I joined two local Chambers the month I officially launched my company and tried to attend as many of the events as I could. I got lucky and landed a client at the very first event I attended at one Chamber, and he’s been wonderful at giving me referrals that later turned into business. But most of the time it’s just showing up, meeting new folks, greeting old friends (and the more often you attend, the more people you know the next time you go to a meeting or event, which is comforting), and getting your name and face out there. People do business with people they know and like, and they can’t do that if you’re not around.
And yes, specialization did help tremendously, especially since we specialize in a relatively new, sexy field. We originally had offered web development services, too, but I scrapped that pretty quickly. It’s not one of my strengths, although I built our company web site myself after our developer disappeared, so when we were doing web development for clients, I was spending most of my time just managing projects rather than doing the work. I also found out just how many web developers there are out there — I meet a new one at every networking event I attend — and realized that I didn’t want to compete in such a crowded space. Sure, there are a lot of folks in the Internet marketing space as well, but we’re one of the few that actually has significant experience (we’re talking years, not months or weeks, like some of our competitors), so we enjoy that competitive advantage.
Once we zeroed in exclusively on digital marketing and dropped web development, we were able to focus our work and our networking efforts better. Since all of us on staff are writers — three of us started out as bloggers years ago and only moved into the digital marketing space once we’d established ourselves in the blogosphere — we have a huge leg up on so much of our competition, many of whom rely on cheap content providers from overseas who can string SEO words together but not necessarily create content that the average American user can or would want to read. We understand language and its power to evoke certain emotional responses. We know that there’s a difference between, say, “precise” and “accurate,” and that people respond differently to both words. That’s a mighty compelling pitch to a prospective client, since they can be assured that we know what we’re doing and are not just throwing words on the screen.
What do you see happening with your business in the future?
I’d like to see continued growth in 2011. 2010 was a fantastic year for us in terms of revenue, which caught me by surprise because of the economy and the fact that I was pretty new at the whole entrepreneurial thing.
I know it’s a cliche to say something about wanting world domination, but really all I want is to be able to continue to create value for our clients and, internally, develop my employees’ expertise. I don’t think I would ever want a huge company, but I do see growth in 2011, with perhaps a couple more additional employees with particular expertise in SEO and content. Beyond that, I don’t really know what will happen. If you’ve read “Rework” by the guys from 37Signals, you know that they don’t really believe in long-term plans either. I do some blue-sky thinking, but mostly about the business itself — where is SEO going to be in six months? what are the potential effects of Facebook’s recent changes on our clients’ fan pages? So much change happens in this business that it’s difficult enough to keep up with everything, much less project what will happen to my own company down the road.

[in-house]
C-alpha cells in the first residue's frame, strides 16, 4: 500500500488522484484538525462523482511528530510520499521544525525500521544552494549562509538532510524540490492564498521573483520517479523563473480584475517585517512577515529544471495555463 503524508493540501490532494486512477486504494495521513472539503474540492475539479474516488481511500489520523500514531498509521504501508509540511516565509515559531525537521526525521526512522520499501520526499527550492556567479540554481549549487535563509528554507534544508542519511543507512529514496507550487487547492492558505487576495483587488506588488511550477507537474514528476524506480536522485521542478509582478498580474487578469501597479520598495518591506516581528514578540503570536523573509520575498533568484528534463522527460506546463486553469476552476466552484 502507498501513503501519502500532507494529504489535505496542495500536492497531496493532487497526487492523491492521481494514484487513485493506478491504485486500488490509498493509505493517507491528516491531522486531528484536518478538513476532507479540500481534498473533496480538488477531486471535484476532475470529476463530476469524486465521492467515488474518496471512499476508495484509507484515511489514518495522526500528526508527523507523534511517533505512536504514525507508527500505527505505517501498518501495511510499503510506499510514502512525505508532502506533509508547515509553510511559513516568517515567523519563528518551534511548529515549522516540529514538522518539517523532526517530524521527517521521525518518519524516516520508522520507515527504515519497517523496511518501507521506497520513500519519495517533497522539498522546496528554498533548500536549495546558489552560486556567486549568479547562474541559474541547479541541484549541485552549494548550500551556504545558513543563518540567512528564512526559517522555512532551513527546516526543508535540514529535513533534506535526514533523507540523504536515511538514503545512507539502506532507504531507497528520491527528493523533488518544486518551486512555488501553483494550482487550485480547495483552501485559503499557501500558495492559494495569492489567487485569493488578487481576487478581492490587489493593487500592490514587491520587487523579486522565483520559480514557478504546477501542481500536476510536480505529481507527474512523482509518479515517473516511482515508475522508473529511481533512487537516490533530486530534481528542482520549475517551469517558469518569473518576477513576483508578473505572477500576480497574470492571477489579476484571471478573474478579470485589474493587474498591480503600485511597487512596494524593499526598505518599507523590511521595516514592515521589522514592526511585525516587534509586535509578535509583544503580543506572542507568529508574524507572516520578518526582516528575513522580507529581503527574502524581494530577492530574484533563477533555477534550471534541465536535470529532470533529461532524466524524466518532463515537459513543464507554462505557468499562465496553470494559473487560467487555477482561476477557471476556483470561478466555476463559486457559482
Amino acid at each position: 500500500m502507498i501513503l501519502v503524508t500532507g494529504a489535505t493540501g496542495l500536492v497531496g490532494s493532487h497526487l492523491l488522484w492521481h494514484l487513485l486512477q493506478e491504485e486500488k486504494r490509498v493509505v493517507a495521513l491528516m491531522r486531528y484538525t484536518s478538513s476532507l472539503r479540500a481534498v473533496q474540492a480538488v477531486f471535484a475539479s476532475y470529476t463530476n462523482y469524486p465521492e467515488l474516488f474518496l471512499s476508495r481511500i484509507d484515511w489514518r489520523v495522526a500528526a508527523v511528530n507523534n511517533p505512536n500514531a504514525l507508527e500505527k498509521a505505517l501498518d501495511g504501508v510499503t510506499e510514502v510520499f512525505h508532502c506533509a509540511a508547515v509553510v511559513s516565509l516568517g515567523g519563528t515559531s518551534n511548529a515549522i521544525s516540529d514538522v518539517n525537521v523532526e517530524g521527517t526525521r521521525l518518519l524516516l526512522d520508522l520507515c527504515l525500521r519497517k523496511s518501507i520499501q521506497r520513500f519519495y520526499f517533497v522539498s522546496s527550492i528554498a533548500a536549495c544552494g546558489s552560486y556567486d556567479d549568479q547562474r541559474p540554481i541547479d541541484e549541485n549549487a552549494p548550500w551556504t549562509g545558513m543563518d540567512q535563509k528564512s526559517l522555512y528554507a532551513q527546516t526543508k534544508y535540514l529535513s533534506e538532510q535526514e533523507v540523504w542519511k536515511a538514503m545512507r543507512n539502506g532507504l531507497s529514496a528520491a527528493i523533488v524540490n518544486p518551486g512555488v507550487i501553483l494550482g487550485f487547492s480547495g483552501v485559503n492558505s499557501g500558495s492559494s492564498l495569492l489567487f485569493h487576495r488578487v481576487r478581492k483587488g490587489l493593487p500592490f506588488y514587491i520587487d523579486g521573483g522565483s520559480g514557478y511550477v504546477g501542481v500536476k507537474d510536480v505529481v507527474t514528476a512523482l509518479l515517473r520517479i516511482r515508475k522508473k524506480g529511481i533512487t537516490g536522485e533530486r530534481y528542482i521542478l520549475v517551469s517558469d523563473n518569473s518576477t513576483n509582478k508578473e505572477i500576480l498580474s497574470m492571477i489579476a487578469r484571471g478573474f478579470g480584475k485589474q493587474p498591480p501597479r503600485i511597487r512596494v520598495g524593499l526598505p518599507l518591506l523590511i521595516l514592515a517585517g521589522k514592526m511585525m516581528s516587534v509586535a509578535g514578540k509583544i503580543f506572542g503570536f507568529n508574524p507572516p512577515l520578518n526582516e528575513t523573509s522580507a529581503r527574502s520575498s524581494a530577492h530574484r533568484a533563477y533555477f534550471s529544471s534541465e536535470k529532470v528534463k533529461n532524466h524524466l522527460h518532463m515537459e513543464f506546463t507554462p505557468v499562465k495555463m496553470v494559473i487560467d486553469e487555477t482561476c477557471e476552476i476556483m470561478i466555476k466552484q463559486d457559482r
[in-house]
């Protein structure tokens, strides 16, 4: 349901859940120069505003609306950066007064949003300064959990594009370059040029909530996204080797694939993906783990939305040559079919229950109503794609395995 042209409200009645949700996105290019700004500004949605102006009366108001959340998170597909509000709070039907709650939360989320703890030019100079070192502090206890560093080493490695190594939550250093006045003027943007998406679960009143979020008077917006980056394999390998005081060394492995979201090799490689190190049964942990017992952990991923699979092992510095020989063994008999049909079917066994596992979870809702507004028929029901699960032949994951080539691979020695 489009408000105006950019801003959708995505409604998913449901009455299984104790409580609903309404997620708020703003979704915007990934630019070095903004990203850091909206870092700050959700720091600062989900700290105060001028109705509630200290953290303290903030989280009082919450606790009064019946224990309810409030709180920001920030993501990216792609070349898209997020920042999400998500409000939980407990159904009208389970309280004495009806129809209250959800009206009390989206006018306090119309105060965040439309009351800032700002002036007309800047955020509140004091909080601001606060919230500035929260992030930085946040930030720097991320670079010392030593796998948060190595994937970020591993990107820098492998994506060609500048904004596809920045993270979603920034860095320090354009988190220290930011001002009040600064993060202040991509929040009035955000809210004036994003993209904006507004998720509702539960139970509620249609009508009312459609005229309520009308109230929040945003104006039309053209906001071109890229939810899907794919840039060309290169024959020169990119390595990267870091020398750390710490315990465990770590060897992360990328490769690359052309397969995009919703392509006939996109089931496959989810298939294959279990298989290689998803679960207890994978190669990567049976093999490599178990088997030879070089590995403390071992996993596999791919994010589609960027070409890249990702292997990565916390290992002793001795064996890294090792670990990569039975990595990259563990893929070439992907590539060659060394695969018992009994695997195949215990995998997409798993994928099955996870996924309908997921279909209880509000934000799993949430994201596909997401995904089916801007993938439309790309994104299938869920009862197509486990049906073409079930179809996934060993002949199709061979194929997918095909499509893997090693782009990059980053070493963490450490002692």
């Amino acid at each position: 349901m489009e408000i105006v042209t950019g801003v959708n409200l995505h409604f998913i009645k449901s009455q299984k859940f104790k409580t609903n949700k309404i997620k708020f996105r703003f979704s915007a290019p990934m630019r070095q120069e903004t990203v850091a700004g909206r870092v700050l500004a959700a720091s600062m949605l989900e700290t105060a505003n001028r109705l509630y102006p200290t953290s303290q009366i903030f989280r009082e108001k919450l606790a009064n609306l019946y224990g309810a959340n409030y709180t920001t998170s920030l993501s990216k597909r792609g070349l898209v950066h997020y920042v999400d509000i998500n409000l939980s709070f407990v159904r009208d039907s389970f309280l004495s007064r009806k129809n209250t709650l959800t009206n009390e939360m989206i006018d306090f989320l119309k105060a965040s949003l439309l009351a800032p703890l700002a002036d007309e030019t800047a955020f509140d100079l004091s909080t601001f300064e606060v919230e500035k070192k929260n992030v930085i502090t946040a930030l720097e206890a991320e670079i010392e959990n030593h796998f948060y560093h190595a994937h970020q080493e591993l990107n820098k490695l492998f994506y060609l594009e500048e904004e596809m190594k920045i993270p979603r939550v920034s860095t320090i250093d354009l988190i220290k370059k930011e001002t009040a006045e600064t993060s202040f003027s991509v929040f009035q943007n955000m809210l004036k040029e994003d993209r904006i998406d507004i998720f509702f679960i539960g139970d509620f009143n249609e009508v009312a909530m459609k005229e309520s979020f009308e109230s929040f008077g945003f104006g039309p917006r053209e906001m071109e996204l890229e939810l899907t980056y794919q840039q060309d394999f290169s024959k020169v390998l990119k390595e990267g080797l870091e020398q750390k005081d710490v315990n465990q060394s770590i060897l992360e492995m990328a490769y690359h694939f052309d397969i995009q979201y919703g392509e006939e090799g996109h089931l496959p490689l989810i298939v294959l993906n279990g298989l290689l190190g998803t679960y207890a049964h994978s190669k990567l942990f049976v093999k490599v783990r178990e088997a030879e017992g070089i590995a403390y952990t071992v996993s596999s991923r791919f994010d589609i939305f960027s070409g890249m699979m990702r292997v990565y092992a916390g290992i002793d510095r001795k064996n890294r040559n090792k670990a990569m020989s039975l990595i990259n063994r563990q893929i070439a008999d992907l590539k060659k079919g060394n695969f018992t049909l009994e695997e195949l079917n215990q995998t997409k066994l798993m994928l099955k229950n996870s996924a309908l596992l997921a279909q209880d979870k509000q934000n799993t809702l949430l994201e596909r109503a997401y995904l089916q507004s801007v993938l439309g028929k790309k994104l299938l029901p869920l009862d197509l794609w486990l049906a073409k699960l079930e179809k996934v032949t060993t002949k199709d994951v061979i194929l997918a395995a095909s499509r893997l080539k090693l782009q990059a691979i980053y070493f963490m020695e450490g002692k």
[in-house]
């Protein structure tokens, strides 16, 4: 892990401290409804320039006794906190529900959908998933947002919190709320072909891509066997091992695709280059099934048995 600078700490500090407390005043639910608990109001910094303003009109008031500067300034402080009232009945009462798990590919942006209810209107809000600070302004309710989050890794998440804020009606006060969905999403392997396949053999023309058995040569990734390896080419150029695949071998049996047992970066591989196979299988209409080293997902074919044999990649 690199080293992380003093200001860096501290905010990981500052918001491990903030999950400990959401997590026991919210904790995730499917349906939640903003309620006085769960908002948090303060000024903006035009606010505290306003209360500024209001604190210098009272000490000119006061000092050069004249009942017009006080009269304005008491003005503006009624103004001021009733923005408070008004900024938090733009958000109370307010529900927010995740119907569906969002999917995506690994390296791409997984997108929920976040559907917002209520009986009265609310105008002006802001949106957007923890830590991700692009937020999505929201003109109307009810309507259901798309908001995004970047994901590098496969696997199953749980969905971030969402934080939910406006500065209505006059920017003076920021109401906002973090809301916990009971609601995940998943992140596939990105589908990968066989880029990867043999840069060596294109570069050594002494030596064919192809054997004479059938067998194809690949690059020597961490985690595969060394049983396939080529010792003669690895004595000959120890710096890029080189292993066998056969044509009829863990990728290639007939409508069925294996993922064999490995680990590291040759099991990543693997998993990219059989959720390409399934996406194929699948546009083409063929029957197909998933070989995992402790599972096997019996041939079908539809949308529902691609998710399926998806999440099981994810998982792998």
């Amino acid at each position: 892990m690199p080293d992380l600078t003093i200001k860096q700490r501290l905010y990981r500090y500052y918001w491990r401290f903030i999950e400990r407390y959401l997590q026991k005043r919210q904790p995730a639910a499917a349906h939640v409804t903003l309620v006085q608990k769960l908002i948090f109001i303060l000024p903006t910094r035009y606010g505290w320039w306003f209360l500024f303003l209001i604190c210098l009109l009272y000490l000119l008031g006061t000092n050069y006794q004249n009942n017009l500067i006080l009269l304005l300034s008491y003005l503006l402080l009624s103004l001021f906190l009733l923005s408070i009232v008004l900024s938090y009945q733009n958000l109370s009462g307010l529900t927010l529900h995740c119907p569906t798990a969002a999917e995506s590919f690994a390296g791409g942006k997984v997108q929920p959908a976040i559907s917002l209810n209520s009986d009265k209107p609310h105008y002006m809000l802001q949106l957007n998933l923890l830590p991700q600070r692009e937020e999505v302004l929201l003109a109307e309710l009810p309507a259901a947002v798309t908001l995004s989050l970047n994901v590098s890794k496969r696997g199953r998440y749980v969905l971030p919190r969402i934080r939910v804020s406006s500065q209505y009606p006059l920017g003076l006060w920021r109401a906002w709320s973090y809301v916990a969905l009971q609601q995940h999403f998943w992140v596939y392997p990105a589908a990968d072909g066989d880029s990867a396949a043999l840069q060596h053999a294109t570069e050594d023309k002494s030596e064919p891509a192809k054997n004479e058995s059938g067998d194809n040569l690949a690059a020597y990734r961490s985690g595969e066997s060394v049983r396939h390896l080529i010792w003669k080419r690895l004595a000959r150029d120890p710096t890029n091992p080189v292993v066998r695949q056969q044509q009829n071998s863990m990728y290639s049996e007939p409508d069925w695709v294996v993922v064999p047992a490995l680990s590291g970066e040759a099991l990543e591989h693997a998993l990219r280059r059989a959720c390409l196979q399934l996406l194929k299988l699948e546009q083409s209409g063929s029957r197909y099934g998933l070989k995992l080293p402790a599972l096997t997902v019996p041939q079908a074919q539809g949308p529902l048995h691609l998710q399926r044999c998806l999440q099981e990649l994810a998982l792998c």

What advice would you give to a freelance writer considering how to create a business out of a freelance career?
Prepare to work the hardest you’ve ever worked in your life. I started out my working life as a Taco Bell crew member when I was sixteen, working two hot Texas summers surrounded by hot ovens and pots. I was a wind energy developer/landman before I pursued freelance writing full-time, so I traveled frequently throughout the Southwest, scouting out dusty, windy dirt for multimillion-dollar wind projects, driving thousands of miles on lonely highways, negotiating with savvy rural landowners and farmers, attending trade shows, dealing with the colorful personalities in the energy industry.
This? This is the hardest job I’ve ever had. It’s also the most fulfilling, but make no mistake: it requires a lot of self-discipline, organization, and a desire to learn how to sell. Because that’s what you do when you own your own business: sell. If you don’t like selling, don’t start a business. I hate selling, but I’ve figured out a way to sell that fits my personality and doesn’t make me want to shoot myself at the end of the day. If you believe in what you do and what you can offer your clients, the selling comes pretty easily anyway. But you have to be comfortable talking to people and meeting new folks all the time. When you’re a freelancer, it can be easy doing all your selling via pitch letters and query letters, but with your own business, most of your selling will be offline, in person.
Be prepared to work long hours, sometimes seven days a week. As a freelancer, you already know that if you’re not working, you’re not earning, so you’ll at least understand that part of owning your own business. You’ll need to learn how to juggle the many, many, many little tasks that small business ownership requires, from bookkeeping to taxes to invoicing to CRM (customer relationship management). And if you expect to grow, you’ll need to learn how to hire and fire people. The 37Signals guys believe in hiring slow and firing fast. As a generally nice, accommodating person, I still have difficulty with this, but it’s so important. No one will ever value your business as much as you do, so you’ll need to demand that your employees treat it with respect, whether they work in an office or work from home.
Oh, and do get a nice suit. As a freelancer, you can get away with wearing a nice pair of jeans, blazer and shirt, but as a business owner, you’ll need to up the game a little and dress up for networking events. Trust me — people notice.